While the battlefield is supposed to be a place where heroism is measured in one's willingness to kill and die for a noble cause that transcends one's everyday life, these men chose a different type of courage. They reached out to each other's very private suffering and sought solace in each other's plight. Walking across no-man's-land, they found themselves in one another. The strength to comfort each other flowed from a deep unspoken sense of their individual vulnerability and their unrequited desire for the companionship of their fellows.

It was, without reserve, a very human moment. Still, it was reported as a strange lapse at the time. A century later, we commemorate the episode as a nostalgic interlude in a world we have come to define in very different terms.

For nearly seventeen hundred years in the West, we were led to believe that human beings are sinners in a fallen world. If we were to hope for a respite, we would have to settle for salvation in the next world. At the cusp of the modern era, the British philosopher Thomas Hobbes quipped that "the life of man [is] solitary, poor, nasty, brutish, and short." His only answer to the nightmare of human existence was to call for the tight hand of government authority to keep people from killing each other in a war of "each against all."

Enlightenment philosophers tempered Hobbes's less-than-kind view of the human condition with a number of new narratives to explain human nature. John Locke, the English philosopher, argued that human beings are born tabula rasa—our minds are a blank slate—and then molded by society. But to what end? Here Locke compromised his blank slate theory just enough to suggest that we come into life with a predisposition. We are, he proclaimed, an acquisitive animal by nature. We use our hands and tools to expropriate nature's resources, transforming the Earth's vast wasteland into productive property. To be productive, declared Locke, is man's ultimate mission, the reason for his very existence on Earth. He wrote,

Land that is left wholly to nature, that hath no improvement of pasturage, tillage, or planting, is called, as indeed it is, waste. . . .Let any one consider what the difference is between an acre of land planted with tobacco or sugar, sown with wheat or barley, and an acre of the same land lying in common, without any husbandry upon it, and he will find, that the improvement of labour makes the far greater part of the value.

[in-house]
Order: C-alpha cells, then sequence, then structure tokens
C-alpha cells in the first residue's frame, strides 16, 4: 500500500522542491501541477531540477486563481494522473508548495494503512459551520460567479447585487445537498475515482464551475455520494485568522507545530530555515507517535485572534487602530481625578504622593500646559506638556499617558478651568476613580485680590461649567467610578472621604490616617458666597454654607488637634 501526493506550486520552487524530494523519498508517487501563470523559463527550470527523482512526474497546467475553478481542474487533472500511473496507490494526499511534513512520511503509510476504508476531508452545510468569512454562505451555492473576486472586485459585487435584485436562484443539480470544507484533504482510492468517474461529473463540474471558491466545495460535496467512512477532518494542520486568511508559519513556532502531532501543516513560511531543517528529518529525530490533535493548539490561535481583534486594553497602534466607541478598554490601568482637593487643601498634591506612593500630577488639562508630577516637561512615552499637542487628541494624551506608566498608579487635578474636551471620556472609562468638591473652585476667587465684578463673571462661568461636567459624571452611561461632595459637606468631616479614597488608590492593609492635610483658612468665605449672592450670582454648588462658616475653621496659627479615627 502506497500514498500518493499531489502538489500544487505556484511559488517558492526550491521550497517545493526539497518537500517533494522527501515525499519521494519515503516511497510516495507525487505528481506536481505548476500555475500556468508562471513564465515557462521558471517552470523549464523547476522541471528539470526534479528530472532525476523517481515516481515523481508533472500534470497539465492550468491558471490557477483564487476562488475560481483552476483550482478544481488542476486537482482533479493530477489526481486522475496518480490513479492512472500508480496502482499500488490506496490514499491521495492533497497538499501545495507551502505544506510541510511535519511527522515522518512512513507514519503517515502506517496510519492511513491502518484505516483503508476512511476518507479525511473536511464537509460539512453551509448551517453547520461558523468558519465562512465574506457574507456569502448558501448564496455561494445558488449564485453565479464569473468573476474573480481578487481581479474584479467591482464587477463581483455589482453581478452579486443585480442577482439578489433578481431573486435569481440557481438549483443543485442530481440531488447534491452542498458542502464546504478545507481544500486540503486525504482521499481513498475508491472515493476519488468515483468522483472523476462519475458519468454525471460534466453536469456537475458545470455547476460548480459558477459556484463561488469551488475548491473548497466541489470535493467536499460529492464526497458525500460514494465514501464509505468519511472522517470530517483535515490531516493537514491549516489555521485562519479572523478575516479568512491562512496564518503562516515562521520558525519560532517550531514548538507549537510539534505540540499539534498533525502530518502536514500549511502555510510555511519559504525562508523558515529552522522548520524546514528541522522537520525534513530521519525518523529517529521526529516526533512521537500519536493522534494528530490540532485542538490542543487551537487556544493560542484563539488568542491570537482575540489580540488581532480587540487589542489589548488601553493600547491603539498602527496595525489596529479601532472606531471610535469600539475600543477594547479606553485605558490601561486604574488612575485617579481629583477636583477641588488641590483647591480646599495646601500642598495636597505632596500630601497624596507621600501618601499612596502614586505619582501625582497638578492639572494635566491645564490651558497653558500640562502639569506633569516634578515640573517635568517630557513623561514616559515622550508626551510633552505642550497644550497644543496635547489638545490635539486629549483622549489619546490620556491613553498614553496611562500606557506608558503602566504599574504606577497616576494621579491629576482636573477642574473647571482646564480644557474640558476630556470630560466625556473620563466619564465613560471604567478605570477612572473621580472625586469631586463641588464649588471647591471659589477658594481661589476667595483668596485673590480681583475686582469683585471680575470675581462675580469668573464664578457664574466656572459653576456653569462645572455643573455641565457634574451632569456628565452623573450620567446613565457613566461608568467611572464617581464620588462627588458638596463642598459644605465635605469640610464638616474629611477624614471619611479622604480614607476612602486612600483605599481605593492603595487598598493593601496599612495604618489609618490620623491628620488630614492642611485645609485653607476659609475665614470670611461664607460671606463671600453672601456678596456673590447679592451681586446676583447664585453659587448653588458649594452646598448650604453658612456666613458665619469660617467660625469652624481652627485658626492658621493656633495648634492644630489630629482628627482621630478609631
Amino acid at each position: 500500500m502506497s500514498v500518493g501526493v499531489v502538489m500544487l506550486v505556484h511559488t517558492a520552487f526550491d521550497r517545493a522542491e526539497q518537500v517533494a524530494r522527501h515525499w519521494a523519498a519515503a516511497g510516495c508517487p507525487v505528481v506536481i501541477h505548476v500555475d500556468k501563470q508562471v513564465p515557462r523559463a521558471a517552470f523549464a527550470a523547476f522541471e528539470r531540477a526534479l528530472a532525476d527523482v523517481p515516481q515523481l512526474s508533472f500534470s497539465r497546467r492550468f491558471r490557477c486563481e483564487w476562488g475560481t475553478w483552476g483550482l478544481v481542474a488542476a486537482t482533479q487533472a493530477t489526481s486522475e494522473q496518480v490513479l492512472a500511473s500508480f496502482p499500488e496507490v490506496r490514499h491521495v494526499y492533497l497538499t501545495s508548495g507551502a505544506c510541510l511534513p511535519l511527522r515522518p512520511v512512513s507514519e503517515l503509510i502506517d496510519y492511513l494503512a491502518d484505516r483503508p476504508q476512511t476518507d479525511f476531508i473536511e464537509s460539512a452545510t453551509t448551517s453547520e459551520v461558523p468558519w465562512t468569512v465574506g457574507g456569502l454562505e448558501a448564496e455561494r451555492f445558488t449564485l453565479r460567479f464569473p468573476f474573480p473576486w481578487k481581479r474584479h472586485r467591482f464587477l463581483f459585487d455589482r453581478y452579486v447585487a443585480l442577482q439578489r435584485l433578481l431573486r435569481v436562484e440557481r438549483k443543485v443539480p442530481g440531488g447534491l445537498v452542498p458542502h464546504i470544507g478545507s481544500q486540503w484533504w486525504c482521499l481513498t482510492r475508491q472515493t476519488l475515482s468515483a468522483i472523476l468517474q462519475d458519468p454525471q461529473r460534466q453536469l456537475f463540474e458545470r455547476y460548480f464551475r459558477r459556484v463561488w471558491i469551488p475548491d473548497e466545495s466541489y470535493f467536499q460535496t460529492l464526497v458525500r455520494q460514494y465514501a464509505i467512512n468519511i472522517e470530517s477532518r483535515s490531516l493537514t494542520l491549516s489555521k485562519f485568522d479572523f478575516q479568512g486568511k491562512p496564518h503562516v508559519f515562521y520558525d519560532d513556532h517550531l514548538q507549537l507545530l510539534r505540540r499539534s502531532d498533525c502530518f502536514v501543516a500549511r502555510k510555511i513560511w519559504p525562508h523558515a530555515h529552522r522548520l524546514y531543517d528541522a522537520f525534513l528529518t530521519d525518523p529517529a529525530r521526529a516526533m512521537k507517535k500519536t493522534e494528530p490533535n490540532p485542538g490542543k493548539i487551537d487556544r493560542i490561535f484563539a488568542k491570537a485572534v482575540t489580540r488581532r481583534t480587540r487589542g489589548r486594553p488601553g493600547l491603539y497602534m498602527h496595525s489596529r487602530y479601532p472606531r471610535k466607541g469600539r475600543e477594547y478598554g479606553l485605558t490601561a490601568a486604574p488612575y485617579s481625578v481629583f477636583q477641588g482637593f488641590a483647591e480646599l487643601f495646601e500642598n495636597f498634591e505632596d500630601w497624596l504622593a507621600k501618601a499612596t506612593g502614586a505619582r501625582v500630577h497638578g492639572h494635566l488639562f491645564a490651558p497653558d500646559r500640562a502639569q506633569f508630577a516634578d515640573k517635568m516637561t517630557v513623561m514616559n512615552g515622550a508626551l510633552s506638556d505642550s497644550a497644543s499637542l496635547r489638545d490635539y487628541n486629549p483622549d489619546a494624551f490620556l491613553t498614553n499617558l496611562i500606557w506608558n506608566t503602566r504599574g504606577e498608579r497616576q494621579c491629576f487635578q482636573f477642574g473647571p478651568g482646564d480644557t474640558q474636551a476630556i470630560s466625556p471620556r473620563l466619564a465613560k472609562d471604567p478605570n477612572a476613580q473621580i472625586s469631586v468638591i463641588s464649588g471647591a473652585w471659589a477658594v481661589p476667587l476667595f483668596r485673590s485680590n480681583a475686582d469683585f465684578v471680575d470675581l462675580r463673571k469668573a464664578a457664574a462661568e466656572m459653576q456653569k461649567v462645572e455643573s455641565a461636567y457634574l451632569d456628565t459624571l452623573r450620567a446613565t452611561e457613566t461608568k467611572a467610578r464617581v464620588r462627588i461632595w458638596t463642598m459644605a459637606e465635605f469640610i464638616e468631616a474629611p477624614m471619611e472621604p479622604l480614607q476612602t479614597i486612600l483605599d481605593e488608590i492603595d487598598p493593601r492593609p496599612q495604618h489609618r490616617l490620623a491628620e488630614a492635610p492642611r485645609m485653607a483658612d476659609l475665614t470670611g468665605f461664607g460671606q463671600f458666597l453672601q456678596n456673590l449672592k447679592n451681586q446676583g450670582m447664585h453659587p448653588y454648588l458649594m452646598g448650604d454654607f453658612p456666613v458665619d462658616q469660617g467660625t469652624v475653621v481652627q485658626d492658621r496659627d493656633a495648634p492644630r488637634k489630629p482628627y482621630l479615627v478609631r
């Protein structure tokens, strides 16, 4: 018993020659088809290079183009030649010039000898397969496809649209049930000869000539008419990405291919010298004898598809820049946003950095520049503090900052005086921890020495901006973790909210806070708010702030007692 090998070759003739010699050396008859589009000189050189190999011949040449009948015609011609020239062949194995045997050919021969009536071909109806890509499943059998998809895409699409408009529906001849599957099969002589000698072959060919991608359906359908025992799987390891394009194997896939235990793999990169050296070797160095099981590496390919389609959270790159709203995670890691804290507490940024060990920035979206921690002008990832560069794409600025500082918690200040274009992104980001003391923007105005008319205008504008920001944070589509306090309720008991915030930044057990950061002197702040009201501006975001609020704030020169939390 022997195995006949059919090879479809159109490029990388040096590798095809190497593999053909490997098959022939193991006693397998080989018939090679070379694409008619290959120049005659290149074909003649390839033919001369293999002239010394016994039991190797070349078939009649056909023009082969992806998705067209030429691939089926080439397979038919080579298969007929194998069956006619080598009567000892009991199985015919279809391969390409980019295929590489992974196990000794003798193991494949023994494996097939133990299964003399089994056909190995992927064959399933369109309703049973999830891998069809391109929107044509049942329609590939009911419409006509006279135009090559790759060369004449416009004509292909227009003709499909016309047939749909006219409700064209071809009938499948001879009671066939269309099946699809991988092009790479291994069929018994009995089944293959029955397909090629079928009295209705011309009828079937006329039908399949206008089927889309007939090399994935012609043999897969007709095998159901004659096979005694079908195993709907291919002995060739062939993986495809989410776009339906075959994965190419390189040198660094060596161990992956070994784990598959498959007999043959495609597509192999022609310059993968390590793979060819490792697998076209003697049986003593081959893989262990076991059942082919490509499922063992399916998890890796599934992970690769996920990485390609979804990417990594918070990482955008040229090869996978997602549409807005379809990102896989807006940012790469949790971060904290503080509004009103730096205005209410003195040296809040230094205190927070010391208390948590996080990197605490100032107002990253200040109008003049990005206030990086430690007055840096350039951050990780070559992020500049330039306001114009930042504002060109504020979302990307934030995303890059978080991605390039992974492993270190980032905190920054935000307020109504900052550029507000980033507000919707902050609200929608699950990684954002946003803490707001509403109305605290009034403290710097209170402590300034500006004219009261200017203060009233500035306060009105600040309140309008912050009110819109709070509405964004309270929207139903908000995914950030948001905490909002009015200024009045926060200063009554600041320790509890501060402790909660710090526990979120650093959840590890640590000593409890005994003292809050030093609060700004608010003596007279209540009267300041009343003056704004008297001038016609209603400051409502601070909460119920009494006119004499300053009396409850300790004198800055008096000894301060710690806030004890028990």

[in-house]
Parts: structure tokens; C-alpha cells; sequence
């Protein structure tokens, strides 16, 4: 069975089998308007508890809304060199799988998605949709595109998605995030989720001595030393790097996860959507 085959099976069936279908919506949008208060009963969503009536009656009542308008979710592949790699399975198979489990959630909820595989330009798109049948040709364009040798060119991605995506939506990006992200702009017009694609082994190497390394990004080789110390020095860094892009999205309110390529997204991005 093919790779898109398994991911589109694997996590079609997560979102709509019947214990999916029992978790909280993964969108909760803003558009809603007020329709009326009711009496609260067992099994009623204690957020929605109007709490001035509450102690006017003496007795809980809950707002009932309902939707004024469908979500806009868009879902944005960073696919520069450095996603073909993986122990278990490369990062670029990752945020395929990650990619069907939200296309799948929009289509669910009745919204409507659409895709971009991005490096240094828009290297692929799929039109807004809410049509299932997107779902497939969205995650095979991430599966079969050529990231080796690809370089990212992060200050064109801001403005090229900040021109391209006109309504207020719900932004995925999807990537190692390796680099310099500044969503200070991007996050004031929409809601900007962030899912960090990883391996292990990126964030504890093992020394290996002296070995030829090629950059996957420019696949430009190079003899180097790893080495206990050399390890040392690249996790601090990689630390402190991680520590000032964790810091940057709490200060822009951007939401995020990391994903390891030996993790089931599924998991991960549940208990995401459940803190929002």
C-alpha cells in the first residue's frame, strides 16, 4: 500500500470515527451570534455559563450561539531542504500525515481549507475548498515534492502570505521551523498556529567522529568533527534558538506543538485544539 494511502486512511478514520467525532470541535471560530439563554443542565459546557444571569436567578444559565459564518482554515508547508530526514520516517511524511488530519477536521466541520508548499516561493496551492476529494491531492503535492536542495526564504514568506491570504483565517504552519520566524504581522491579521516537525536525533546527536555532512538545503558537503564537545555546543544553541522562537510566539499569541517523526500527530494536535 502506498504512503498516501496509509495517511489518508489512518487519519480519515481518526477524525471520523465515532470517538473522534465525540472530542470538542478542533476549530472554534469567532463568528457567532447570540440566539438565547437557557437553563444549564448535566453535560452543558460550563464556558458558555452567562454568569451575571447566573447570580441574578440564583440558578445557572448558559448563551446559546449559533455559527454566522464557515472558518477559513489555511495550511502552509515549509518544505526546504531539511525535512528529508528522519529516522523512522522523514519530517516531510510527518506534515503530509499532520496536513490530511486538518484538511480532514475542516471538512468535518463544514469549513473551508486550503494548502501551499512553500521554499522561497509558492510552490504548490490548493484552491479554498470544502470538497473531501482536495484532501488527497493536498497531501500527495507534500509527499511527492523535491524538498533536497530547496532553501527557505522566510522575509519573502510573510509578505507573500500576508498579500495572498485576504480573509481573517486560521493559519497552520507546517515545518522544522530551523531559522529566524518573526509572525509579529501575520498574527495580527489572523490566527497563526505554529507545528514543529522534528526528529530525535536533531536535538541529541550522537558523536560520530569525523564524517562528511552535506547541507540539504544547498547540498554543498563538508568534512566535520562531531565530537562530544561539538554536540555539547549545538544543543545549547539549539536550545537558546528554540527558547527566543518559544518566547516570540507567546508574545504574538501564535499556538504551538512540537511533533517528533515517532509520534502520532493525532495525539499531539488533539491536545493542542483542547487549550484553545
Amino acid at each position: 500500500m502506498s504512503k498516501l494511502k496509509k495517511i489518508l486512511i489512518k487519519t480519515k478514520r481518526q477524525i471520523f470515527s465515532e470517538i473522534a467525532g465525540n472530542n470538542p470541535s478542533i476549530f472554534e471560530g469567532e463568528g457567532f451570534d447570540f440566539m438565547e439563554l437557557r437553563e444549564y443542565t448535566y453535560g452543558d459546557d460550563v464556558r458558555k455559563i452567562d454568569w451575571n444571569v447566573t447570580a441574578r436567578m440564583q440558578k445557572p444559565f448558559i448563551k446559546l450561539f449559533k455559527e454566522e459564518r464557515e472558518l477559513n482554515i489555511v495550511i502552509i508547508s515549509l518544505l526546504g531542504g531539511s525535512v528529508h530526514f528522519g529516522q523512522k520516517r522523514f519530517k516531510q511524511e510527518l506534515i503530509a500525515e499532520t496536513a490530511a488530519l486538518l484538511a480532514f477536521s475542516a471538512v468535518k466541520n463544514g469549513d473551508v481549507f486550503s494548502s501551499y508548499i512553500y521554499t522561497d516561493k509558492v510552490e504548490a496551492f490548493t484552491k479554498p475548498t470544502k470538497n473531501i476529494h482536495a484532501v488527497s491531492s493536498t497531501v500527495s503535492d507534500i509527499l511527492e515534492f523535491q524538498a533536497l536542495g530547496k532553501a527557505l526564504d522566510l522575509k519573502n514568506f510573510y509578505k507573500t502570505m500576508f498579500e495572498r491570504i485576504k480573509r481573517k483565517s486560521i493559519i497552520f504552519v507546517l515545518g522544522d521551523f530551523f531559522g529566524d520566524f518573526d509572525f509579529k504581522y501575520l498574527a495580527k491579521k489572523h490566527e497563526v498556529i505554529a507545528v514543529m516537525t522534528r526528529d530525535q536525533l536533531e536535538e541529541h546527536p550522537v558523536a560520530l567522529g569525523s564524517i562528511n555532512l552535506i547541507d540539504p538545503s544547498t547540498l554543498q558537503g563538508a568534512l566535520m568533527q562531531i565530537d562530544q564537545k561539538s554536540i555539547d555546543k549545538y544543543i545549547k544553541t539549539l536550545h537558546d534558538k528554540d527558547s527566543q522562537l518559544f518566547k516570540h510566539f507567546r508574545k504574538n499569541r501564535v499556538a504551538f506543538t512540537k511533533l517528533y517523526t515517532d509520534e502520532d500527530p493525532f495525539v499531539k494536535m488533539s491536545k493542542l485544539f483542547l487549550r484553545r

Locke believed that "[t]he negation of nature is the way toward happiness."

A century later, the English philosopher Jeremy Bentham qualified the idea of happiness by suggesting that the universal human condition boiled down to the avoidance of pain and the optimizing of pleasure. His utilitarian spin was later sexualized by Sigmund Freud at the turn of the twentieth century in the form of the pleasure principle. Each newborn, Freud reasoned, is predisposed to seek pleasure, and by this he meant eroticized pleasure. The mother's breast is more than a mere source of nourishment—it is also a source of sexual gratification that serves the infant's insatiable libido.

Yet what transpired in the battlefields of Flanders on Christmas Eve 1914 between tens of thousands of young men had nothing to do with original sin or productive labor. And the pleasure those men sought in each other's company bore little resemblance to the superficial rendering of pleasure offered up by nineteenth-century utilitarians and even less to Freud's rather pathological account of a human race preoccupied by the erotic impulse.

The men at Flanders expressed a far deeper human sensibility—one that emanates from the very marrow of human existence and that transcends the portals of time and the exigencies of whatever contemporary orthodoxy happens to rule. We need only ask ourselves why we feel so heartened at what these men did. They chose to be human. And the central human quality they expressed was empathy for one another.

Empathic distress is as old as our species and is traceable far back into our ancestral past, to our link with our primate relatives and, before them, our mammalian ancestors. It is only very recently, however, that biologists and cognitive scientists have begun to discover primitive behavioral manifestations of empathy throughout the mammalian kingdom, among animals that nurture their young. They report that primates, and especially humans, with our more developed neocortex, are particularly wired for empathy.

Without a well-developed concept of selfhood, however, mature empathic expression would be impossible. Child development researchers have long noted that infants as young as one or two days old are able to identify the cries of other newborns and will cry in return, in what is called rudimentary empathetic distress. That's because the empathic predisposition is embedded into our biology. But the real sense of empathic extension doesn't begin to appear until the age of eighteen months to two and a half years, when the infant begins to develop a sense of self and other. In other words, it is only when the infant is able to understand that someone else exists as a separate being from himself that he is able to experience the others' condition as if it were his own and respond with the appropriate comfort.